In “Secrets of The Sea: A Tang Shipwreck and Early Trade in Asia,” running through June 4 at the Asia Society Museum, 78 choice artifacts conjure trade on the flourishing maritime silk route that extended from the Abbasid caliphate to the Tang empire in the Ninth Century. As it turns out, active trading had been underway centuries before the Portuguese had arrived in search of goods and spices.
Curator Adrianna Proser hopes visitors will find the show intriguing, not only for its treasures but for its exploration “of the level of activity and exchange and trade that was crossing a large segment of the world so much earlier than people realized.”
Some of the gold and ceramics from the Belitung Shipwreck are now at the Asian Civilisations Museum in a small exhibition featuring some of the more spectacular pieces – and some that were not exhibited before.
The famed Tang Treasures recovered from the Belitung Shipwreck are now being displayed to the public (for the first time, I believe) at the new ArtScience Museum in Singapore. The wreck, which was excavated slightly over a decade ago is unique for the quantity of the artefacts recovered and its unusual context: primarily Chinese cargo in what is essentially a Arab-style boat. This editorial from Wreck Watch discusses the excavation and display of the Tang Treasures in the larger treasure-hunting and public interest context.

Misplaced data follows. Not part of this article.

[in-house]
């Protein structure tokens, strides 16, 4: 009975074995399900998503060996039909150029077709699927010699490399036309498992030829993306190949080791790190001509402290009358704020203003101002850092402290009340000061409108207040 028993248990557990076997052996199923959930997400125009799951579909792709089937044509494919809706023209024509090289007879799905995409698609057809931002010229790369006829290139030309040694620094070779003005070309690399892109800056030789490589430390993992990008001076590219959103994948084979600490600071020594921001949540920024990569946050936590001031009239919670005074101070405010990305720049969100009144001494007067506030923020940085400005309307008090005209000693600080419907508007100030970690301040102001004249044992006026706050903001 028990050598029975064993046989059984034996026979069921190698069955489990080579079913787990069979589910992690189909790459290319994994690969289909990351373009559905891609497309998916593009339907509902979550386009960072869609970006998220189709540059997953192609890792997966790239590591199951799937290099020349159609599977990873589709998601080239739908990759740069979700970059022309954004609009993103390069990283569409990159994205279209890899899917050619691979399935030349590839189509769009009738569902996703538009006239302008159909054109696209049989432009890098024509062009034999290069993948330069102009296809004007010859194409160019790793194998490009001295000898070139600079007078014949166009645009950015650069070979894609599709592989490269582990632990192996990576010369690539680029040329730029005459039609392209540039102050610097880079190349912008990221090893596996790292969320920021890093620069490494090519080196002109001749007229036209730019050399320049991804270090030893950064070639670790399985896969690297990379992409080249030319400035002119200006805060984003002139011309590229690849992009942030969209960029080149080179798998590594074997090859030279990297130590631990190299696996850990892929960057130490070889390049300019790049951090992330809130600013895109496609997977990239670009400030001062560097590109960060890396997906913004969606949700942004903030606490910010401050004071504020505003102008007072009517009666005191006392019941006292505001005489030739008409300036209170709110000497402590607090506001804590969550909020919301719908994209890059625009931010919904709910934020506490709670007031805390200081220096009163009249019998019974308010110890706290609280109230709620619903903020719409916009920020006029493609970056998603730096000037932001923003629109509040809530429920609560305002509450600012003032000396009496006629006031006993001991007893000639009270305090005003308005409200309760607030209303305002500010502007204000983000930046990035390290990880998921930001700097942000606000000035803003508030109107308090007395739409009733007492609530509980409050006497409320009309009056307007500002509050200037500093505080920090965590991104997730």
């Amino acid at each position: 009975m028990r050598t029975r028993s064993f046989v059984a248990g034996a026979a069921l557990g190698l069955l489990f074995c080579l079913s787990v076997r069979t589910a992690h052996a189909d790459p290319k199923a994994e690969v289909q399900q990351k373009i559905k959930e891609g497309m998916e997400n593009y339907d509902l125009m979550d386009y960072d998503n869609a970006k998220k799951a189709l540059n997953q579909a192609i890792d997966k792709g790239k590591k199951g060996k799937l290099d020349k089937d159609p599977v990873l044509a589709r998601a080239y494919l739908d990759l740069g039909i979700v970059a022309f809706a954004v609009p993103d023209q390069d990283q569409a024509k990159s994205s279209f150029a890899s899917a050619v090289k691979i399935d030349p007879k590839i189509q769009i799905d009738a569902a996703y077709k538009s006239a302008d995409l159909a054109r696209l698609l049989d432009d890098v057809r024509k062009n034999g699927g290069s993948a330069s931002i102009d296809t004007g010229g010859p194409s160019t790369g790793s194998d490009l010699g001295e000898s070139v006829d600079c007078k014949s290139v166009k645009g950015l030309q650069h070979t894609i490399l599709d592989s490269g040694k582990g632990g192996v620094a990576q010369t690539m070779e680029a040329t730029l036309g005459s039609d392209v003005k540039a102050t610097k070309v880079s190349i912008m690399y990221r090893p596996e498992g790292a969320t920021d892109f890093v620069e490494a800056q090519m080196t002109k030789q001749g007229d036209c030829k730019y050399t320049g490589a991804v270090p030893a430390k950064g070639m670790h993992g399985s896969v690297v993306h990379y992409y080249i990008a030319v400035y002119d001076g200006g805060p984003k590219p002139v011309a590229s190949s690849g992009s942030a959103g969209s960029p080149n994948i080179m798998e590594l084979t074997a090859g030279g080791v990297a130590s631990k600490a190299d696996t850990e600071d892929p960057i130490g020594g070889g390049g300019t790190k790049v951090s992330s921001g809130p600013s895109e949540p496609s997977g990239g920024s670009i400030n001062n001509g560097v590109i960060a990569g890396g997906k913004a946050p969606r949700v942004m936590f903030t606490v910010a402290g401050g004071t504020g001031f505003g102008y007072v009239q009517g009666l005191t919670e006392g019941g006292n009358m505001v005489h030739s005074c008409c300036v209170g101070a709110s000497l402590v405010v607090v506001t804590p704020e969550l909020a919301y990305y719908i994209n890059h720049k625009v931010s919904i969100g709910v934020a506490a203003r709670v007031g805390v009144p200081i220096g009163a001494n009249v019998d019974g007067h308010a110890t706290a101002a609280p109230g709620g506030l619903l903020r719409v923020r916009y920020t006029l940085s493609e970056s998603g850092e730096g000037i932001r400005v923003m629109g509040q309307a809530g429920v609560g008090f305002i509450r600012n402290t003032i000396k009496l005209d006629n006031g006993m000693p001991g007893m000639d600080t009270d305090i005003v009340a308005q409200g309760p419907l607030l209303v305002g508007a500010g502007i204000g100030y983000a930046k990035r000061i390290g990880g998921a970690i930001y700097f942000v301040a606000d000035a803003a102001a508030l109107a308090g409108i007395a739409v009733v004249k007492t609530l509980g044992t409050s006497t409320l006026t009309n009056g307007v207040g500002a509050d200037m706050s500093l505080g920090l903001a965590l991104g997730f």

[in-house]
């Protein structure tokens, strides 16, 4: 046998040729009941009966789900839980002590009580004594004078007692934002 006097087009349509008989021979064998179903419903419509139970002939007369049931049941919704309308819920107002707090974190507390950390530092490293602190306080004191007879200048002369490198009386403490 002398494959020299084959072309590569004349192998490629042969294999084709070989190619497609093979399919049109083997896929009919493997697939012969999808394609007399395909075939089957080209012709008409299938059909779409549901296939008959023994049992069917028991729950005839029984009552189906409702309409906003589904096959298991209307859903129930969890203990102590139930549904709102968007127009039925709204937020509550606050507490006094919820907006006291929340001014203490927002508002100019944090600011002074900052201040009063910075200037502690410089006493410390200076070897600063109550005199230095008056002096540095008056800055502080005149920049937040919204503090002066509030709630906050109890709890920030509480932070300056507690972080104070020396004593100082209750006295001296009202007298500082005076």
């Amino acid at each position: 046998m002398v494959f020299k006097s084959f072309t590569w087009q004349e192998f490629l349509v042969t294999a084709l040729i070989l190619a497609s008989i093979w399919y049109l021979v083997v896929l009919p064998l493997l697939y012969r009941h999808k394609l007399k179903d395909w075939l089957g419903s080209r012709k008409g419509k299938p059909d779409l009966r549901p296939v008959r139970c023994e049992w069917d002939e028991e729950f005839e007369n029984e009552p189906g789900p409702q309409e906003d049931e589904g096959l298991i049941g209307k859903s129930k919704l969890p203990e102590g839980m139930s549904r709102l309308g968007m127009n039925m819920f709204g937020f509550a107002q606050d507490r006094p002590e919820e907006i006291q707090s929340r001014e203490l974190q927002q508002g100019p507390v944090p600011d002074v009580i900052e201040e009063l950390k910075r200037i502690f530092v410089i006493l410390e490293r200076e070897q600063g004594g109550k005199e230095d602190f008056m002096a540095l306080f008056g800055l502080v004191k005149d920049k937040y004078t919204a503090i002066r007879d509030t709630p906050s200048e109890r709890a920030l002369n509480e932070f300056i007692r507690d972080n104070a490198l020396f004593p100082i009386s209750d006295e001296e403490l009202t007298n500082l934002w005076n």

The treasures from the Belitung Shipwreck will be exhibited internationally for the first time, starting with Singapore later this year, and in the Freer Gallery of Art and Arthur M. Sackler Gallery of the Smithsonian Institution in 2012.